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Quantum tunneling of atomic magnetic moments

Quantum tunneling of atomic magnetic moments
date:

Dienstag, 03.07.2018, 15.45 Uhr

place:

Seminarraum 3-1, Physikhochhaus

speaker:

Dr. Anton Jesche
Institut für Physik, Zentrum für Elektronische Korrelationen und Magnetisumus, Universität Augsburg

Abstract: The (quantum) tunneling of the magnetization is a fascinating process that allows a spin reversal without climbing the energy barrier separating opposite orientations. This effect has been extensively studied in single molecule magnets (SMMs) that are built from magnetic clusters embedded in a complex, non-magnetic host. The implications range from basic research on resonant tunneling and topological interference to potential applications in quantum computing and data storage.
In iron-doped lithium nitride, Li2(Li1-xFex)N, the basic magnetic unit is not a cluster but the magnetic moment of single, isolated iron atoms, which are embedded in the non-magnetic lithium nitride matrix [1]. This novel model system shows an extremely large magnetic anisotropy and allows to study quantum tunneling of the magnetization in a rather simple, inorganic material. At the origin of the outstanding properties is the special geometry that the iron finds itself in: the linear coordination between two nitrogen atoms is not subject to a Jahn-Teller distortion and gives rise to an unquenched orbital moment. Accordingly, this rare-earth-free material shows a huge hysteresis with coercivity fields of more than 11 Tesla.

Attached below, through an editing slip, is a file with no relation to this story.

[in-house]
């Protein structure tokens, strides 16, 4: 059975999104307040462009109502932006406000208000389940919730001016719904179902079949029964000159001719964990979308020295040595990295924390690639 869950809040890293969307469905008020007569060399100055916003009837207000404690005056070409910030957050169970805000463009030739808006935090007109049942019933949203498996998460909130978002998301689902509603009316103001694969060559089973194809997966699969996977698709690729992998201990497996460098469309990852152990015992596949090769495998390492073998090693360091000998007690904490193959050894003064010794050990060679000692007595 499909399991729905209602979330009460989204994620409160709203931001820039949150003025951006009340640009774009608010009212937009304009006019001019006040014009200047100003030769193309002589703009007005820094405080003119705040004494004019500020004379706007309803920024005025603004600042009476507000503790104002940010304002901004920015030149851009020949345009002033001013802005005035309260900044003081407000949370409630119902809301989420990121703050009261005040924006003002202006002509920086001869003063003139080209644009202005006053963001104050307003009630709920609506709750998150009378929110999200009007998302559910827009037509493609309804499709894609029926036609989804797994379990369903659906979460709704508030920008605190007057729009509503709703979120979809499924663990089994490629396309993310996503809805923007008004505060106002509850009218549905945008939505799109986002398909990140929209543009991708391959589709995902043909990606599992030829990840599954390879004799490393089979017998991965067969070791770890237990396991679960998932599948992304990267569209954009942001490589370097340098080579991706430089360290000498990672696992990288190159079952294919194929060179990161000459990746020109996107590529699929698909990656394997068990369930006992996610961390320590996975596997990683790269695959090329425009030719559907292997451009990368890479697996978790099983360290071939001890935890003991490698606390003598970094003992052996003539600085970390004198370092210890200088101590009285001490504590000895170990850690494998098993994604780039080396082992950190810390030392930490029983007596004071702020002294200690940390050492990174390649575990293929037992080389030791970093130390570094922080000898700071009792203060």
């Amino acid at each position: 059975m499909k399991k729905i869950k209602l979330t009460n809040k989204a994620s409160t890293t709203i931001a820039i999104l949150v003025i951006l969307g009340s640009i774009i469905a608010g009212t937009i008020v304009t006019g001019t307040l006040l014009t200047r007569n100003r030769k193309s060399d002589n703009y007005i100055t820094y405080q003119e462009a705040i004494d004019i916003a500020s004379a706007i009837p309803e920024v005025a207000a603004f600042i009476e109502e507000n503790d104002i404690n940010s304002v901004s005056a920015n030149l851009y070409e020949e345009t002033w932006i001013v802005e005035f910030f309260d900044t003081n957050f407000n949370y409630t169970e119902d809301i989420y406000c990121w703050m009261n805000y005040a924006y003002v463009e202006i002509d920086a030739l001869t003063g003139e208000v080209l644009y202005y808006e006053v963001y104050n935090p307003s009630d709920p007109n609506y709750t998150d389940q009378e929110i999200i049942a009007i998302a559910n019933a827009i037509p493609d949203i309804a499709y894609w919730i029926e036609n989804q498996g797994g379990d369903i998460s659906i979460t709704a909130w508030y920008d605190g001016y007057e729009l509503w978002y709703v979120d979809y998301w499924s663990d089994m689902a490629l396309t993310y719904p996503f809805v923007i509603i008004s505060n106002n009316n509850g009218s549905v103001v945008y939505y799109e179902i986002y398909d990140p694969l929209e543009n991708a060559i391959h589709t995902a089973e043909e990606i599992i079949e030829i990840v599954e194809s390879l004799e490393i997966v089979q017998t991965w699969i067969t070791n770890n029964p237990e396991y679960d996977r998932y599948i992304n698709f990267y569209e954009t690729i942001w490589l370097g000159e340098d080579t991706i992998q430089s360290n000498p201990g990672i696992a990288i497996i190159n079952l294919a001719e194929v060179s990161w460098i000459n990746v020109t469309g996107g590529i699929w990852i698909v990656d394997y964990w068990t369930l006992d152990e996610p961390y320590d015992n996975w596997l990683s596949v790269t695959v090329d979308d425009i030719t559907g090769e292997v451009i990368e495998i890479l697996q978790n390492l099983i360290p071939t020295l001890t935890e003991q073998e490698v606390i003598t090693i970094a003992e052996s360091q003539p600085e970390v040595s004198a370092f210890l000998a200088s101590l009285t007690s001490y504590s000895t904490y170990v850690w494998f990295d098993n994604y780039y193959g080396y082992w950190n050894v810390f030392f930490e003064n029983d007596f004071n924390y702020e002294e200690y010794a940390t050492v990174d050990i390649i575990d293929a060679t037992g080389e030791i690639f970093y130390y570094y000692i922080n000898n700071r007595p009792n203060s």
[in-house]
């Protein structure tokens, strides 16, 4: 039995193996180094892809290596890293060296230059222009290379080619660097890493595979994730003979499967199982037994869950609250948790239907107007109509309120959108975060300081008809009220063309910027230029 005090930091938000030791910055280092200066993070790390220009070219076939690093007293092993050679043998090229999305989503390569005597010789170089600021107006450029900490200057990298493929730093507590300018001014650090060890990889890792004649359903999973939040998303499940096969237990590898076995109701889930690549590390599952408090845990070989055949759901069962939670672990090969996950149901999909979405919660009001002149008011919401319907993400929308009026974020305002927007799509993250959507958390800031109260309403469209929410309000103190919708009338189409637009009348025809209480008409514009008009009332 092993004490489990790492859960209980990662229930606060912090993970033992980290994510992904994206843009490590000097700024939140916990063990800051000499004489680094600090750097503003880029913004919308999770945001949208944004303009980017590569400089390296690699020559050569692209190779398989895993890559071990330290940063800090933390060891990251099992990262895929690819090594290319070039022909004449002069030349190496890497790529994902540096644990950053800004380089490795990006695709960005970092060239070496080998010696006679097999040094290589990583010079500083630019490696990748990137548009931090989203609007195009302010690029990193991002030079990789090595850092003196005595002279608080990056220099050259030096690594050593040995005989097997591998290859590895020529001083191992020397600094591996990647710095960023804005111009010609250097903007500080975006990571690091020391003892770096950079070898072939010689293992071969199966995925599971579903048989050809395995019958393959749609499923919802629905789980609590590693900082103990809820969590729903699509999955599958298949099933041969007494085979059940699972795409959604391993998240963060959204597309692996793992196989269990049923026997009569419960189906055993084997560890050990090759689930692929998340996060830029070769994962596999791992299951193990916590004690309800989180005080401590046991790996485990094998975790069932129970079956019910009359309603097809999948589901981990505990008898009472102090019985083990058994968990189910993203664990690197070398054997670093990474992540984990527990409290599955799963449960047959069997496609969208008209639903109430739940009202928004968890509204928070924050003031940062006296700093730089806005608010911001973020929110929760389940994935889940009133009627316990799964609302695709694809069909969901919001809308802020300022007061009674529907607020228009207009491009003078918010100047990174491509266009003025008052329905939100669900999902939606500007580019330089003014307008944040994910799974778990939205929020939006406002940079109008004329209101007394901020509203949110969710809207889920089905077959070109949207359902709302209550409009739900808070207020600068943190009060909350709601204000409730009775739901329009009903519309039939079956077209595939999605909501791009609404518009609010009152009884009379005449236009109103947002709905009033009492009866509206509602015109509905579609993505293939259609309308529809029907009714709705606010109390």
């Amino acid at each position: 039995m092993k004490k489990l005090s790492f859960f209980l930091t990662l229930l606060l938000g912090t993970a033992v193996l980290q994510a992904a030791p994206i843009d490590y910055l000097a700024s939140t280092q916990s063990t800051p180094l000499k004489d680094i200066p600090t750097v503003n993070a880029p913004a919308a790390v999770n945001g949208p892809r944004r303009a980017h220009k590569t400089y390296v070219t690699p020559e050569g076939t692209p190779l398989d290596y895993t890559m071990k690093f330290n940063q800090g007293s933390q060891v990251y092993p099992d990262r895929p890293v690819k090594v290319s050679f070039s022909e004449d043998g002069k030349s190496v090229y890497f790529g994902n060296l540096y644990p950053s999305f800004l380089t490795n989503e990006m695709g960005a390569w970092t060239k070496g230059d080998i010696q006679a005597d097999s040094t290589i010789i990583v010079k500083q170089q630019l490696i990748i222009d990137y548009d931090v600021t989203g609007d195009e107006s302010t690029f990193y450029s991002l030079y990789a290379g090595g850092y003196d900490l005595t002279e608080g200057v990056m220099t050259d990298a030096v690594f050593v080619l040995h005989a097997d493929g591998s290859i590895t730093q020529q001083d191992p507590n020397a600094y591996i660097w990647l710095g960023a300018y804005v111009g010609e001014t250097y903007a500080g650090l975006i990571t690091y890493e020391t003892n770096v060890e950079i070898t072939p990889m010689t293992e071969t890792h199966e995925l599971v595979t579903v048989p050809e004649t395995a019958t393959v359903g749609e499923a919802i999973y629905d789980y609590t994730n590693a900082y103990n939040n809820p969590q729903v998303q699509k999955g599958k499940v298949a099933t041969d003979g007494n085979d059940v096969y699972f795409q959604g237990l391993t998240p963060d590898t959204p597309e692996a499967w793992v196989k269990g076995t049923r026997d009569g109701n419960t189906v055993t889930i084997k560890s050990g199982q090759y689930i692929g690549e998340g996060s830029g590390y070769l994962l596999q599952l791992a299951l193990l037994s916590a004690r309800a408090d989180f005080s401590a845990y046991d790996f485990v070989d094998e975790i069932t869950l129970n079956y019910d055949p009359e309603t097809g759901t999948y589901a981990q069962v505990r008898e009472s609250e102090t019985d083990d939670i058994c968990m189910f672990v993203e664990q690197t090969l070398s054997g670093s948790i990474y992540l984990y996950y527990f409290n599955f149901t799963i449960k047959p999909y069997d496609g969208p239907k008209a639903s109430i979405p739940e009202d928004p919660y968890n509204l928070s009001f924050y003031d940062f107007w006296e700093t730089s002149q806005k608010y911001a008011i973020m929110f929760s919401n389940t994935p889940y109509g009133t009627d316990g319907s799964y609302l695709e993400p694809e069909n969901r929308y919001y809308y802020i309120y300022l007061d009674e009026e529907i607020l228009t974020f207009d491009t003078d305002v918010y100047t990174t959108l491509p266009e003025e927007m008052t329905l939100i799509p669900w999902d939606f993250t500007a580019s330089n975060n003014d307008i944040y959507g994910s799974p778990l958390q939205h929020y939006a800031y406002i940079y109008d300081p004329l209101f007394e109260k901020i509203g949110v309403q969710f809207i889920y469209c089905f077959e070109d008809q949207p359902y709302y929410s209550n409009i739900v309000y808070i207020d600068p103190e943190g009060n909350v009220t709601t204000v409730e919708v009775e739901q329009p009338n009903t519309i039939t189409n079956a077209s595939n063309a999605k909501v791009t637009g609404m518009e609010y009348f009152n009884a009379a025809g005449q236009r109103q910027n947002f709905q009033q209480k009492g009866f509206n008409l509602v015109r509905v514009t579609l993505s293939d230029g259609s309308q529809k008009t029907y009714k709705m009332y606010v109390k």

Recently we have found an extreme field dependence of the tunneling in dilute iron-doped Li3N [2]. The spin-flip probability strongly increases in transverse magnetic fields that proves the resonant character of this tunneling process. Applied Longitudinal fields, on the other hand, lift the ground-state degeneracy and destroy the tunneling condition. An increase of the relaxation time by four orders of magnitude in applied fields of only a few milliTesla reveals exceptionally sharp tunneling resonances. Therefore, it is possible either to freeze the orientation or to promote the flip of a spin-state by tiny applied fields. The up and down states of the iron atom’s spin have been made switchable and provide an ‘atomic quantum bit’ at easily accessible liquid helium temperatures.

[1] A. Jesche, R. W. McCallum et al. Nat. Commun. 5:3333 (2014) doi: 10.1038/ncomms4333
[2] M. Fix, J. H. Atkinson, P. C. Canfield, E. del Barco & A. Jesche, Phys. Rev. Lett. 120, 147202 (2018)